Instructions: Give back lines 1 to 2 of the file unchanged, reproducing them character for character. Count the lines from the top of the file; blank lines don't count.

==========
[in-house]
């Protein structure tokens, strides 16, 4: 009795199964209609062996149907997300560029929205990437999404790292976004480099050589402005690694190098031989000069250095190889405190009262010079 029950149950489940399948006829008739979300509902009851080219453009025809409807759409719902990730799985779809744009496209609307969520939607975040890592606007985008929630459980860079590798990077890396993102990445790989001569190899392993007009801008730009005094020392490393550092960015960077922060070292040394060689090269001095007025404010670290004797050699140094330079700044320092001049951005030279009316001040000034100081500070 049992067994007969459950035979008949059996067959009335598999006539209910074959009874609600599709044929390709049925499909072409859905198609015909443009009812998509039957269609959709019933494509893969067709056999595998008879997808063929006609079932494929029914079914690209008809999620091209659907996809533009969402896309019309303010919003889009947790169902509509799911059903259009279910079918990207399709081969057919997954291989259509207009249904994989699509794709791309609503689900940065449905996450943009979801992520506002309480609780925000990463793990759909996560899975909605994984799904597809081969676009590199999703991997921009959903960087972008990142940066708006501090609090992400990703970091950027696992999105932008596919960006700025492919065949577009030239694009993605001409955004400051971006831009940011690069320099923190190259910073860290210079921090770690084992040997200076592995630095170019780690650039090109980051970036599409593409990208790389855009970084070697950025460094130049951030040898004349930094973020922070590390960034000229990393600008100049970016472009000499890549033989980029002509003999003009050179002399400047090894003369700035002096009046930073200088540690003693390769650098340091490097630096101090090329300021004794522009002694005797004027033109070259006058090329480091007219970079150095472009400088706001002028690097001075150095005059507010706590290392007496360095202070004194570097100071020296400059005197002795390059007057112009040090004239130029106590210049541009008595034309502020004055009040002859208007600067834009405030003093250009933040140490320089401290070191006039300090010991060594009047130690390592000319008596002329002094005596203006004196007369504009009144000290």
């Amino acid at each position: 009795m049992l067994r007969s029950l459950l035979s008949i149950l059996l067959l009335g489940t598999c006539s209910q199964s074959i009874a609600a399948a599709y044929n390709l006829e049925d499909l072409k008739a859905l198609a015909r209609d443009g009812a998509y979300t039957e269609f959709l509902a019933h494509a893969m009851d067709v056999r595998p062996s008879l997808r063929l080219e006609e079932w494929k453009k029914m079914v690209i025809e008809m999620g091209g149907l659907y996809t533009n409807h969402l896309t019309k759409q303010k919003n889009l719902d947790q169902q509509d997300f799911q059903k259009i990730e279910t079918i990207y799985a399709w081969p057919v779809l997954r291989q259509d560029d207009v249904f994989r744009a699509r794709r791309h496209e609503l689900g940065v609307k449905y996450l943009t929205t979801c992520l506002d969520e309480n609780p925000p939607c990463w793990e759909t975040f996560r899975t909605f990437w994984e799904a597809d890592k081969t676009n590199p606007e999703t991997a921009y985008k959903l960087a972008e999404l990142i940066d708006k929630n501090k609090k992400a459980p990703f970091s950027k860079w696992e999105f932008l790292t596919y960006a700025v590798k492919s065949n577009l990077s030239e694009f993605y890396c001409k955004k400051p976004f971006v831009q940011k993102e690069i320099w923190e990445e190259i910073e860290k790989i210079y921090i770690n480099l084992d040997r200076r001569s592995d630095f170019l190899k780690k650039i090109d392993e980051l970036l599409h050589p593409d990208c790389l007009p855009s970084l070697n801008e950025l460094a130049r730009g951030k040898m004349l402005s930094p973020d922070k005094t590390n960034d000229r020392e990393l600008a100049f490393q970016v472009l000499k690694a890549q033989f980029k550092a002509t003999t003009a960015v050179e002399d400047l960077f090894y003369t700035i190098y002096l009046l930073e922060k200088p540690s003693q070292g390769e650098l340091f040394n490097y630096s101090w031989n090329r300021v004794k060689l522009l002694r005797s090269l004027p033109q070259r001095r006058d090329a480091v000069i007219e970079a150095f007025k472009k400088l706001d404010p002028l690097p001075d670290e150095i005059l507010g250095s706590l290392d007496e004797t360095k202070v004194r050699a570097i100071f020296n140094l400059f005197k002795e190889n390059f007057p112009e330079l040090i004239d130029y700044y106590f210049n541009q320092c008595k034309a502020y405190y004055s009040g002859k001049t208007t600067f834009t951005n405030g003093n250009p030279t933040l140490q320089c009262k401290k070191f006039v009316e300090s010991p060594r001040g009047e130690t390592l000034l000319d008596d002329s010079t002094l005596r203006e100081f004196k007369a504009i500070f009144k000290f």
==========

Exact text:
[in-house]
């Protein structure tokens, strides 16, 4: 009795199964209609062996149907997300560029929205990437999404790292976004480099050589402005690694190098031989000069250095190889405190009262010079 029950149950489940399948006829008739979300509902009851080219453009025809409807759409719902990730799985779809744009496209609307969520939607975040890592606007985008929630459980860079590798990077890396993102990445790989001569190899392993007009801008730009005094020392490393550092960015960077922060070292040394060689090269001095007025404010670290004797050699140094330079700044320092001049951005030279009316001040000034100081500070 049992067994007969459950035979008949059996067959009335598999006539209910074959009874609600599709044929390709049925499909072409859905198609015909443009009812998509039957269609959709019933494509893969067709056999595998008879997808063929006609079932494929029914079914690209008809999620091209659907996809533009969402896309019309303010919003889009947790169902509509799911059903259009279910079918990207399709081969057919997954291989259509207009249904994989699509794709791309609503689900940065449905996450943009979801992520506002309480609780925000990463793990759909996560899975909605994984799904597809081969676009590199999703991997921009959903960087972008990142940066708006501090609090992400990703970091950027696992999105932008596919960006700025492919065949577009030239694009993605001409955004400051971006831009940011690069320099923190190259910073860290210079921090770690084992040997200076592995630095170019780690650039090109980051970036599409593409990208790389855009970084070697950025460094130049951030040898004349930094973020922070590390960034000229990393600008100049970016472009000499890549033989980029002509003999003009050179002399400047090894003369700035002096009046930073200088540690003693390769650098340091490097630096101090090329300021004794522009002694005797004027033109070259006058090329480091007219970079150095472009400088706001002028690097001075150095005059507010706590290392007496360095202070004194570097100071020296400059005197002795390059007057112009040090004239130029106590210049541009008595034309502020004055009040002859208007600067834009405030003093250009933040140490320089401290070191006039300090010991060594009047130690390592000319008596002329002094005596203006004196007369504009009144000290």